Sunday, November 28, 2010

Activist for Afghan Women Founds Community College in Kabul

Sadiqa Basiri
Activist for Afghan Women founds Community College in Kabul

I had the pleasure of meeting Sadiqa Basiri on November 17 when she spoke at Columbia College / Museum of Contemporary Photography about the situation of women in Afghanistan, and what she has been doing to effect change.

Sadiqa is a young woman, raised as a refugee in Pakistan for many years before returning to her native land, where she has founded six girls schools and opened the first Afghan community college for women. She spoke of how important it is for women to be educated in Afghanistan, and how rare it is. Her own schooling was primarily rote memorization and did not involve critical thinking. Despite that, she brilliantly decided to transcribe every mention of women's rights written in the Koran and distributed them at every town in the countryside that she went to. "So it was not Sadiqa's opinion, but the Koran"

She spoke with sadness about the Taliban warlords, "our angry brothers" and how President Karzai is supporting them. She worried that US withdrawl will mean more repression for women. The recently passed Shia Law that forbids women from wroking outside the home or freeling moving, and condones marital rape. She talked about the National Stabilization and Reformation Act, which gives amnesty to all war criminals from the last 20 years, condoning the violence, intolerance and brutality.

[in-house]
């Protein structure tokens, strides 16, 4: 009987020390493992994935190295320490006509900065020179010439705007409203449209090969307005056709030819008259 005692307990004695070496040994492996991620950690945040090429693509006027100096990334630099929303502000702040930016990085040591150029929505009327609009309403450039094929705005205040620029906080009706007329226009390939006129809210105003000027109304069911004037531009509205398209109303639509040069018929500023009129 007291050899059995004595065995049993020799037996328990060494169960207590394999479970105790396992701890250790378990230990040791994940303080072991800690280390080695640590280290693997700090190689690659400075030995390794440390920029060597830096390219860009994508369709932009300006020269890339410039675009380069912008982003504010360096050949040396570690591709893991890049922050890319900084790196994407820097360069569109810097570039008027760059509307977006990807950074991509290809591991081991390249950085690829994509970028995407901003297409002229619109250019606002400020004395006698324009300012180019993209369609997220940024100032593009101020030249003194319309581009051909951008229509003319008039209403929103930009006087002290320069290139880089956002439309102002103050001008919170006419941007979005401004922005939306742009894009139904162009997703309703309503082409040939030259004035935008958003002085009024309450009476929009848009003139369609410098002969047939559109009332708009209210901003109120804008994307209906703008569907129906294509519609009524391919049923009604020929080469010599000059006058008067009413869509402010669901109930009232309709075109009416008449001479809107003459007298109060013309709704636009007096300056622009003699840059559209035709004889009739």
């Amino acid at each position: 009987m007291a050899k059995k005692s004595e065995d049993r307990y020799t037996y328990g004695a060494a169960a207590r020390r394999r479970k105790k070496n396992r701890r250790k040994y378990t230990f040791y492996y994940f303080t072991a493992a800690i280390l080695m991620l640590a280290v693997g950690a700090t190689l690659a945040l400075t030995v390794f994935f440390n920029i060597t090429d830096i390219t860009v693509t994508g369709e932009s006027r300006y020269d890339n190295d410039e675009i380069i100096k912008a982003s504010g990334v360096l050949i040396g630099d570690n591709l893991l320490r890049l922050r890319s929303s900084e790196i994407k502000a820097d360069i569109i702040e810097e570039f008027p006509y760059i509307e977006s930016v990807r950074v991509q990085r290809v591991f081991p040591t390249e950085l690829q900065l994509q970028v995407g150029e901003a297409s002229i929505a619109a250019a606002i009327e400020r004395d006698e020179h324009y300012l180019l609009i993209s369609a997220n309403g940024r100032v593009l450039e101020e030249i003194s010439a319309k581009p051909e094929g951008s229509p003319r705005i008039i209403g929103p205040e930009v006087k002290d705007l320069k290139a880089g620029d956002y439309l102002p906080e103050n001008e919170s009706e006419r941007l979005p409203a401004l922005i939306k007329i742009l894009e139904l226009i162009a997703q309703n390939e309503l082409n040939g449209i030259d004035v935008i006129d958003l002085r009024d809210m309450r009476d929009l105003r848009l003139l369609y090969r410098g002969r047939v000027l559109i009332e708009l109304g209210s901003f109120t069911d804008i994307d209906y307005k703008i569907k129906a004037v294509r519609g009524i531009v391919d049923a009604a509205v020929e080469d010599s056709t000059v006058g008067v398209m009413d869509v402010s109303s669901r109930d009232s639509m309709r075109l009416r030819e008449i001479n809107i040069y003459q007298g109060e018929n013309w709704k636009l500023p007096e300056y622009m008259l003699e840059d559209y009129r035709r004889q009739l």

Despite all this, Sadiqa remained optimistic, committed, firm and resolute. She advised contacting ambassadors to take women issues seriously and to hold Karzai accountable to women. She talked about what her school, the Oruj Learning Center, needs -- curriculum development, visiting professors, funding to rent space ($50,000/yr). Her first year she had 70 students, the second year -- 140. It is unusual for women to be able to attend college -- of 100,000 applications for higher education, only 23,000 are accepted, and o fthem only 2% are women.

Donate to Sadiqa's school , the Oruj Learning Project, if you can.

Read more about her here.

Another interesting speaker was Anna Badkhen, a journalist and author of Waiting for the Taliban and Peace meals: Candy-wrapped Kalashnikovs and other War Stories.